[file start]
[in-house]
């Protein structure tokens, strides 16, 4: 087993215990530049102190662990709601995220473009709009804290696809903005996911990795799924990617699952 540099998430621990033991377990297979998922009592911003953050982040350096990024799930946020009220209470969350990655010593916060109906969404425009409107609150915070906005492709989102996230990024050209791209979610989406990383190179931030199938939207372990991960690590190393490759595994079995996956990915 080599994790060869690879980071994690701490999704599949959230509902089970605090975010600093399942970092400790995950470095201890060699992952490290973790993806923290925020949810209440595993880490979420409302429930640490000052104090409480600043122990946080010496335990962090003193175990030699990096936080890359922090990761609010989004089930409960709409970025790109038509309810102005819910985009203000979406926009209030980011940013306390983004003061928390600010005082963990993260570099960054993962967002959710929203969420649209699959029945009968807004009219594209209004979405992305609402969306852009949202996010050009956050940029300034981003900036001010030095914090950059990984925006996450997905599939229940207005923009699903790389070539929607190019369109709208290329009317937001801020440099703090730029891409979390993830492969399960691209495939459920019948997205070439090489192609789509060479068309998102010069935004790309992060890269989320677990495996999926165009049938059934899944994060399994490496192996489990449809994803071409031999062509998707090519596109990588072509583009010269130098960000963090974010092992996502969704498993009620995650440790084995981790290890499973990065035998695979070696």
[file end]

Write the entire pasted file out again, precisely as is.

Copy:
[in-house]
């Protein structure tokens, strides 16, 4: 087993215990530049102190662990709601995220473009709009804290696809903005996911990795799924990617699952 540099998430621990033991377990297979998922009592911003953050982040350096990024799930946020009220209470969350990655010593916060109906969404425009409107609150915070906005492709989102996230990024050209791209979610989406990383190179931030199938939207372990991960690590190393490759595994079995996956990915 080599994790060869690879980071994690701490999704599949959230509902089970605090975010600093399942970092400790995950470095201890060699992952490290973790993806923290925020949810209440595993880490979420409302429930640490000052104090409480600043122990946080010496335990962090003193175990030699990096936080890359922090990761609010989004089930409960709409970025790109038509309810102005819910985009203000979406926009209030980011940013306390983004003061928390600010005082963990993260570099960054993962967002959710929203969420649209699959029945009968807004009219594209209004979405992305609402969306852009949202996010050009956050940029300034981003900036001010030095914090950059990984925006996450997905599939229940207005923009699903790389070539929607190019369109709208290329009317937001801020440099703090730029891409979390993830492969399960691209495939459920019948997205070439090489192609789509060479068309998102010069935004790309992060890269989320677990495996999926165009049938059934899944994060399994490496192996489990449809994803071409031999062509998707090519596109990588072509583009010269130098960000963090974010092992996502969704498993009620995650440790084995981790290890499973990065035998695979070696």